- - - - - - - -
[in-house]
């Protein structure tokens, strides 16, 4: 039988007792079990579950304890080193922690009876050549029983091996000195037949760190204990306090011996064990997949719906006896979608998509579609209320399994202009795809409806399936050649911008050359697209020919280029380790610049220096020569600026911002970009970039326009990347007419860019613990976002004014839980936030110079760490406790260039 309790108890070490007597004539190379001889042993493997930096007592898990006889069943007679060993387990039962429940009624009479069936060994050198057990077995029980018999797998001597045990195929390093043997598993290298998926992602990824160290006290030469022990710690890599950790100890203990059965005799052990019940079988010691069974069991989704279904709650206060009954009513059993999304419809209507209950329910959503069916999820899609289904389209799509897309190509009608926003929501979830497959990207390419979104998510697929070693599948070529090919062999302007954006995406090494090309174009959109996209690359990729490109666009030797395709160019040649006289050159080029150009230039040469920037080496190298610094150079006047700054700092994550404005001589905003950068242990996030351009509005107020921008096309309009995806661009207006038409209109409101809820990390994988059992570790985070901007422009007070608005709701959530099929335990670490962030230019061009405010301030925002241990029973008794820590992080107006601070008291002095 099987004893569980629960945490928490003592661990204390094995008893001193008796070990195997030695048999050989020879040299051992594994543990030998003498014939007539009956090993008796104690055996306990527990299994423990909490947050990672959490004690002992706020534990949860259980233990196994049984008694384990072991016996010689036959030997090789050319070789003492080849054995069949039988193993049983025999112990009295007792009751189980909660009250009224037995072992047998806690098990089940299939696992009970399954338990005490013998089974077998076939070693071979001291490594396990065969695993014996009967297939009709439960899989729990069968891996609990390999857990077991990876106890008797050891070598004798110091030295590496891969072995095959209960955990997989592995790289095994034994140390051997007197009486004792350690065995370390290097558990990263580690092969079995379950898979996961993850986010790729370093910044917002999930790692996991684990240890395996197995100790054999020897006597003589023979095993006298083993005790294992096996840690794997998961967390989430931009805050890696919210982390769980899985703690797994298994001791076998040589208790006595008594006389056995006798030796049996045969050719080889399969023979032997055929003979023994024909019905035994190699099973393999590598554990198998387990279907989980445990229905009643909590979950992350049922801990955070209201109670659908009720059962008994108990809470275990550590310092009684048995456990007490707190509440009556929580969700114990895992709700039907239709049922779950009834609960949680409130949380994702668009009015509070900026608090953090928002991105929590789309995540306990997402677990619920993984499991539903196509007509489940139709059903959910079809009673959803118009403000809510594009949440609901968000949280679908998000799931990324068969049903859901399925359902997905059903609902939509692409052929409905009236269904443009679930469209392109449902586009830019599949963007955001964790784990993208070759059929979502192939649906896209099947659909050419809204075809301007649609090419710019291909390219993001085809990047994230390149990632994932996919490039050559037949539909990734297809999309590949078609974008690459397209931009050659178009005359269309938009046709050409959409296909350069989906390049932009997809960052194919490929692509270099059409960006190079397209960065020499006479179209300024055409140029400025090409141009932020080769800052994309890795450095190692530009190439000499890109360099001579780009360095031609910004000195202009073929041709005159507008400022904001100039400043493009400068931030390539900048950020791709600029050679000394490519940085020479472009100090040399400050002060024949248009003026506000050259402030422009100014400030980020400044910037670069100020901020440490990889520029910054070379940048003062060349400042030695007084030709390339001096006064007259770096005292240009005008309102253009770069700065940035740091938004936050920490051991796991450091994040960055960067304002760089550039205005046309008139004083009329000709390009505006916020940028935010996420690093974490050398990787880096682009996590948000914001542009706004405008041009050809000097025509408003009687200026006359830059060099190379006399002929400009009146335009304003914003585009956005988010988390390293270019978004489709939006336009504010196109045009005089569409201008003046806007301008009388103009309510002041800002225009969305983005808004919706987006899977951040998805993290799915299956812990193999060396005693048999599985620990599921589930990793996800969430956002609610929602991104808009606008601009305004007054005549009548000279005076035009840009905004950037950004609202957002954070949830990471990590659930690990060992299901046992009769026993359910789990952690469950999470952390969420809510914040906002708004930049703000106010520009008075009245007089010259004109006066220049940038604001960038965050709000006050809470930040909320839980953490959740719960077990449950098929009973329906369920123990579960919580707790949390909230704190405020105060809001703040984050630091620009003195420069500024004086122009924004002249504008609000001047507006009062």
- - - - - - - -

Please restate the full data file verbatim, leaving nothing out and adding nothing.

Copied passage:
[in-house]
């Protein structure tokens, strides 16, 4: 039988007792079990579950304890080193922690009876050549029983091996000195037949760190204990306090011996064990997949719906006896979608998509579609209320399994202009795809409806399936050649911008050359697209020919280029380790610049220096020569600026911002970009970039326009990347007419860019613990976002004014839980936030110079760490406790260039 309790108890070490007597004539190379001889042993493997930096007592898990006889069943007679060993387990039962429940009624009479069936060994050198057990077995029980018999797998001597045990195929390093043997598993290298998926992602990824160290006290030469022990710690890599950790100890203990059965005799052990019940079988010691069974069991989704279904709650206060009954009513059993999304419809209507209950329910959503069916999820899609289904389209799509897309190509009608926003929501979830497959990207390419979104998510697929070693599948070529090919062999302007954006995406090494090309174009959109996209690359990729490109666009030797395709160019040649006289050159080029150009230039040469920037080496190298610094150079006047700054700092994550404005001589905003950068242990996030351009509005107020921008096309309009995806661009207006038409209109409101809820990390994988059992570790985070901007422009007070608005709701959530099929335990670490962030230019061009405010301030925002241990029973008794820590992080107006601070008291002095 099987004893569980629960945490928490003592661990204390094995008893001193008796070990195997030695048999050989020879040299051992594994543990030998003498014939007539009956090993008796104690055996306990527990299994423990909490947050990672959490004690002992706020534990949860259980233990196994049984008694384990072991016996010689036959030997090789050319070789003492080849054995069949039988193993049983025999112990009295007792009751189980909660009250009224037995072992047998806690098990089940299939696992009970399954338990005490013998089974077998076939070693071979001291490594396990065969695993014996009967297939009709439960899989729990069968891996609990390999857990077991990876106890008797050891070598004798110091030295590496891969072995095959209960955990997989592995790289095994034994140390051997007197009486004792350690065995370390290097558990990263580690092969079995379950898979996961993850986010790729370093910044917002999930790692996991684990240890395996197995100790054999020897006597003589023979095993006298083993005790294992096996840690794997998961967390989430931009805050890696919210982390769980899985703690797994298994001791076998040589208790006595008594006389056995006798030796049996045969050719080889399969023979032997055929003979023994024909019905035994190699099973393999590598554990198998387990279907989980445990229905009643909590979950992350049922801990955070209201109670659908009720059962008994108990809470275990550590310092009684048995456990007490707190509440009556929580969700114990895992709700039907239709049922779950009834609960949680409130949380994702668009009015509070900026608090953090928002991105929590789309995540306990997402677990619920993984499991539903196509007509489940139709059903959910079809009673959803118009403000809510594009949440609901968000949280679908998000799931990324068969049903859901399925359902997905059903609902939509692409052929409905009236269904443009679930469209392109449902586009830019599949963007955001964790784990993208070759059929979502192939649906896209099947659909050419809204075809301007649609090419710019291909390219993001085809990047994230390149990632994932996919490039050559037949539909990734297809999309590949078609974008690459397209931009050659178009005359269309938009046709050409959409296909350069989906390049932009997809960052194919490929692509270099059409960006190079397209960065020499006479179209300024055409140029400025090409141009932020080769800052994309890795450095190692530009190439000499890109360099001579780009360095031609910004000195202009073929041709005159507008400022904001100039400043493009400068931030390539900048950020791709600029050679000394490519940085020479472009100090040399400050002060024949248009003026506000050259402030422009100014400030980020400044910037670069100020901020440490990889520029910054070379940048003062060349400042030695007084030709390339001096006064007259770096005292240009005008309102253009770069700065940035740091938004936050920490051991796991450091994040960055960067304002760089550039205005046309008139004083009329000709390009505006916020940028935010996420690093974490050398990787880096682009996590948000914001542009706004405008041009050809000097025509408003009687200026006359830059060099190379006399002929400009009146335009304003914003585009956005988010988390390293270019978004489709939006336009504010196109045009005089569409201008003046806007301008009388103009309510002041800002225009969305983005808004919706987006899977951040998805993290799915299956812990193999060396005693048999599985620990599921589930990793996800969430956002609610929602991104808009606008601009305004007054005549009548000279005076035009840009905004950037950004609202957002954070949830990471990590659930690990060992299901046992009769026993359910789990952690469950999470952390969420809510914040906002708004930049703000106010520009008075009245007089010259004109006066220049940038604001960038965050709000006050809470930040909320839980953490959740719960077990449950098929009973329906369920123990579960919580707790949390909230704190405020105060809001703040984050630091620009003195420069500024004086122009924004002249504008609000001047507006009062």